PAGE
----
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80,000 video clips, photos, sound recordings, and 3-D models, all freely available to anyone who wants to reuse copyright-free images and media.

The Public Domain Project, launched this week by royalty-free video marketplace Pond5, is a digital vault of 80,000 video clips, photos, sound recordings, and 3-D models, all embeddable and freely available to anyone who wants to reuse copyright-free images and media. 

As explained by Carey Dunne in FastCode Design, on January 22, 2103,

“They’re impeccably organized, labeled, and tagged, so you can find just the type of clip or image you’re looking for.

Content ranges from historic photographs to footage of famous speeches to NASA imagery.

Among the gems on the site are 5,000 film clips that had previously been virtually inaccessible, living only in analog form in the National Archives outside of Washington.”

80,000 Media Assets Freely Available Via The Public Domain Project

Ms. Dunne continues,

“It can be hard for artists, designers, photo editors, and other creatives to track down Public Domain materials for their work. A number of resources offer copyright-free material—like Shutterstock or the National Archives—but none are so vast and localized as the Public Domain Project, launched this week by royalty-free video marketplace Pond5.

It’s a digital vault of 80,000 video clips, photos, sound recordings, and 3-D models, all embeddable and freely available to anyone who wants to reuse copyright-free images and media. They’re impeccably organized, labeled, and tagged, so you can find just the type of clip or image you’re looking for. Content ranges from footage of turn-of-the-century New York City to Martin Luther King’s “I Have a Dream” speech to Georges Méliès’ 1902 film, A Trip To The Moon.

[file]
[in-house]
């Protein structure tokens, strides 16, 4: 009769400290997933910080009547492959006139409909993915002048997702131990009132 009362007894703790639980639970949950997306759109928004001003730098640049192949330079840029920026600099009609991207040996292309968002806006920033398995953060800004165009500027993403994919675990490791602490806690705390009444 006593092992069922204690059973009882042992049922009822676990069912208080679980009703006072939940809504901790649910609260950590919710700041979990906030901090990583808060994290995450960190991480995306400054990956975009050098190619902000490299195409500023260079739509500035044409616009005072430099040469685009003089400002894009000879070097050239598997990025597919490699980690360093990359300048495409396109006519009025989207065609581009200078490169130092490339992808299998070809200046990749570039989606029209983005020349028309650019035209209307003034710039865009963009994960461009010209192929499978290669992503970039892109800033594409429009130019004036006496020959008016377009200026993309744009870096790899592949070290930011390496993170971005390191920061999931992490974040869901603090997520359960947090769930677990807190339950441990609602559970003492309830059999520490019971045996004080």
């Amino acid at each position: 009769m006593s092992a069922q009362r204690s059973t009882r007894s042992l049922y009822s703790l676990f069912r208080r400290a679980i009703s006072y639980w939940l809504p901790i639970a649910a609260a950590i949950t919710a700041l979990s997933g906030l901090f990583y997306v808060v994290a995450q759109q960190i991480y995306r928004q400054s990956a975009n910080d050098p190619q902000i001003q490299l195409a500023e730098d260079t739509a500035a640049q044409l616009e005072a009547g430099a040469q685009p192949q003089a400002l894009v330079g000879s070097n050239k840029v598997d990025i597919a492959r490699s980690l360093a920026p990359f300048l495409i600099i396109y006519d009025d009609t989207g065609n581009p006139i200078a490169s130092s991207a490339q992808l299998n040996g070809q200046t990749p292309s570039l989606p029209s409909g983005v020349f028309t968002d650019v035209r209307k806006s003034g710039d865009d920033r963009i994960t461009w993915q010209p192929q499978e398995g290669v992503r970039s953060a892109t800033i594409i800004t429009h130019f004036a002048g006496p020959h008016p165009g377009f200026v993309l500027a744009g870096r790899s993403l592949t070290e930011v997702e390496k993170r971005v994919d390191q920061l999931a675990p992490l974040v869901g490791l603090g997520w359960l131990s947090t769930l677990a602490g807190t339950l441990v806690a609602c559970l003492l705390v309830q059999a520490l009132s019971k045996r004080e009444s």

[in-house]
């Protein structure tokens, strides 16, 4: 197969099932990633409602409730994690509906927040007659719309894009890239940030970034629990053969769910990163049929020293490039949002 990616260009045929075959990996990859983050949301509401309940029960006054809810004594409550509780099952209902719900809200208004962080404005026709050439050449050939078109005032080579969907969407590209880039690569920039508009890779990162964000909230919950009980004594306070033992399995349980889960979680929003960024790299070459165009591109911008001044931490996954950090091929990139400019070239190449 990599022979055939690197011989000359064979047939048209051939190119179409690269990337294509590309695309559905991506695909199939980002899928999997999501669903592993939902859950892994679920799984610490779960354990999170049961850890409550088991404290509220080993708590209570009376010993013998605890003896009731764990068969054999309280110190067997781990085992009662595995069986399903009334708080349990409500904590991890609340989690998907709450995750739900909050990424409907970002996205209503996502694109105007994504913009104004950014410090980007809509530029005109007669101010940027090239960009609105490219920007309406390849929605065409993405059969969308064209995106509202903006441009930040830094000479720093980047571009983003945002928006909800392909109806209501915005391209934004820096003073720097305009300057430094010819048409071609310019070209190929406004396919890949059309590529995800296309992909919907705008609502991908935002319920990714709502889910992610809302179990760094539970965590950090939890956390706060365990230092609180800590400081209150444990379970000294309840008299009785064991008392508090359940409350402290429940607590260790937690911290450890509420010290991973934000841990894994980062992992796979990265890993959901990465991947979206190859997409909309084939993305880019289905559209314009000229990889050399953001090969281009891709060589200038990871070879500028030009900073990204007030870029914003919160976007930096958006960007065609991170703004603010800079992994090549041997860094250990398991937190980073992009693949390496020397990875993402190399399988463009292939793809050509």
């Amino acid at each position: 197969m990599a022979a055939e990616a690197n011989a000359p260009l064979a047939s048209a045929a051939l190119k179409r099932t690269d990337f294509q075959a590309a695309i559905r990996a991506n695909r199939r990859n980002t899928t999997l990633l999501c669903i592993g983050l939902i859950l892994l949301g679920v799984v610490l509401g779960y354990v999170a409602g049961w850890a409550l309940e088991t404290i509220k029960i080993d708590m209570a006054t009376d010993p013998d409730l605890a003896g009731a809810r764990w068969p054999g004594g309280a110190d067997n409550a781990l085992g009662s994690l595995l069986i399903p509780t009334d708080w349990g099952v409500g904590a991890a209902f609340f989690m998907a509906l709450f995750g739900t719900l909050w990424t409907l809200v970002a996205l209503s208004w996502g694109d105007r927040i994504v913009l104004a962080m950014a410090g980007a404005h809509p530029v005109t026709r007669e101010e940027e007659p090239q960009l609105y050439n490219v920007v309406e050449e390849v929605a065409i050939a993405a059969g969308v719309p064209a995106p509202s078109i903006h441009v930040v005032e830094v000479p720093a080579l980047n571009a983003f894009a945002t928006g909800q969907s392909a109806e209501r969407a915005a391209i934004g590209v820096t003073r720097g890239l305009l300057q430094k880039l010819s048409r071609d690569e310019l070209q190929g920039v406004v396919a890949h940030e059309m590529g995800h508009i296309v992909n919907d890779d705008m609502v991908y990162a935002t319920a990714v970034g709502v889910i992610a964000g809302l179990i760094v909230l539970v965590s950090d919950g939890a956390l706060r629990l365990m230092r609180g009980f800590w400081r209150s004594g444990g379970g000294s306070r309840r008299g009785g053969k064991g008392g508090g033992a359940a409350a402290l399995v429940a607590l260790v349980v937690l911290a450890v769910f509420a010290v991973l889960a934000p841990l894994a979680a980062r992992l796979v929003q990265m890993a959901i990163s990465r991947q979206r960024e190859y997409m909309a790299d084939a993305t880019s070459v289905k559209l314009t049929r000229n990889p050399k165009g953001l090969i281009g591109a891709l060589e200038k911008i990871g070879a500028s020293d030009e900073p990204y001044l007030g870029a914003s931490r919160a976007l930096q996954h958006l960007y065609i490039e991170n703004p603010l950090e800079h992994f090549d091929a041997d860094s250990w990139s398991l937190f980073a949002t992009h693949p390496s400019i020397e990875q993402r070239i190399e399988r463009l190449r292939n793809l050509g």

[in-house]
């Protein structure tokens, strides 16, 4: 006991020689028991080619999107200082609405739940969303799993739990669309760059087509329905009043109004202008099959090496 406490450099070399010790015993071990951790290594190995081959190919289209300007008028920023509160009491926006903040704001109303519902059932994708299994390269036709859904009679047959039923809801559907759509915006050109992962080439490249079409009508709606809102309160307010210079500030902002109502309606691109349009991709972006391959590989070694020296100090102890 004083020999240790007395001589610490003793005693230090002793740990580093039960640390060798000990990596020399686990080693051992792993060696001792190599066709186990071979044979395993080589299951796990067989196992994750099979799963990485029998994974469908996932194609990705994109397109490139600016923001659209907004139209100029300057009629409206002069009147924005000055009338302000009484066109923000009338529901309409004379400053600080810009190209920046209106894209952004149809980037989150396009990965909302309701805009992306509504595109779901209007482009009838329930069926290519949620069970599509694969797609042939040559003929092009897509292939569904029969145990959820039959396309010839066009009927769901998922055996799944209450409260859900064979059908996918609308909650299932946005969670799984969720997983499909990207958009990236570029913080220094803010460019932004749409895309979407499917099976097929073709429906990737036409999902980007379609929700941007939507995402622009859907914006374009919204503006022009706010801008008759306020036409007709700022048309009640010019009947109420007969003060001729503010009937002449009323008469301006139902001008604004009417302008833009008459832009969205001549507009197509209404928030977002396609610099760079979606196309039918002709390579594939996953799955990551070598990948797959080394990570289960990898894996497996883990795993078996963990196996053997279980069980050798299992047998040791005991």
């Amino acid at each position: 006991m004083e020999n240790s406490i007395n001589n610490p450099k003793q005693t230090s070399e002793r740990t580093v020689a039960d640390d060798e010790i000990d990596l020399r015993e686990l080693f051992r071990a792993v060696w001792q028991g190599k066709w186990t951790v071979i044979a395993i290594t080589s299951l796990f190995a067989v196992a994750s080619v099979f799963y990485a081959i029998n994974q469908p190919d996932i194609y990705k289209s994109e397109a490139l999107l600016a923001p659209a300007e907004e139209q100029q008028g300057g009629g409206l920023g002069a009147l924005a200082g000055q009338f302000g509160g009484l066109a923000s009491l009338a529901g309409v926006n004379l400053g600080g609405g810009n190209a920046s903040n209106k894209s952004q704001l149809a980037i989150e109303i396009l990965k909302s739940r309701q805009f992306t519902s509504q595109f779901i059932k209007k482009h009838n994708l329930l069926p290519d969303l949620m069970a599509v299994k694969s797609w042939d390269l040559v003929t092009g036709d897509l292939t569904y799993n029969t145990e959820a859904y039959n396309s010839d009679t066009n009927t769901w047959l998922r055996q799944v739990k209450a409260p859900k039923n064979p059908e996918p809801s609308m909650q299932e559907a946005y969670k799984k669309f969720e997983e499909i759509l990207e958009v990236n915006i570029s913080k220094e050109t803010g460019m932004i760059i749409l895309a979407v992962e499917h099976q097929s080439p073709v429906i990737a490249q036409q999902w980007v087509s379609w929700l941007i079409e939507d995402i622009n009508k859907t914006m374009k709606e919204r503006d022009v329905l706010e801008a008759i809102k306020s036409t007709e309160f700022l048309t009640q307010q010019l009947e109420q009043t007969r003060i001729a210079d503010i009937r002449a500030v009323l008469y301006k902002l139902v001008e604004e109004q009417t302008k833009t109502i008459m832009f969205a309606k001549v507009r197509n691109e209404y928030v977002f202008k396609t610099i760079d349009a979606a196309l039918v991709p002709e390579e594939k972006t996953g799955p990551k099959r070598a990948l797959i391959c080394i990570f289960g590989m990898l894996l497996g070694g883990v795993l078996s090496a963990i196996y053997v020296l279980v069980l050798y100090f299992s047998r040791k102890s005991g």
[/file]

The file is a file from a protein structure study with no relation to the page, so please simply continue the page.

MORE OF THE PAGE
Among the gems on the site are 5,000 film clips that had previously been virtually inaccessible, living only in analog form in the National Archives outside of Washington. The Public Domain Project has digitized these for the first time, thanks in part to the $61 million in funding Pond5 raised last year from Accel Partners and Stripes Group.”

Fine Art in the New Media

This project meets all of the criteria for Fine Art in the New Media as set forth on our Purpose Page,

“1. Fine Art in the new media is that it should be accessible, from the Google Art Project, and the new and dynamic Museum websites for the Louvre, the Metropolitan, the Musée d’Orsay, the Museum of Fine Arts, the Van Gogh Museum, and others so that, “There is [virtually] nothing between me and my Leonardo.”

2. Fine Art in the new media should be interactive, the zoom views of Google Art being a present prime example.

3. Fine Art in the new media should be viewer directed. “I want to see what I want to see.”

4. Fine Art in the new media should be able to be manipulated, which enables the viewer to use their creativity. to examine, adapt, and experiment with the art. In this sense, you can even make one of your pictures look like a Warhol .

5. Fine Art in the new media should be comparative , enabling the viewer to array pictures from different museums side by side to study technique, execution, and genre.

6. Lastly, Fine Art in the new media should be able to be viewed as a continuum. of humanity’s effort at visual expression.”

Pond5 also offers a handy video primer on what the Public Domain is, exactly, how content ends up in the Public Domain, and usage rights regarding its content:

H/T The Creator’s Project

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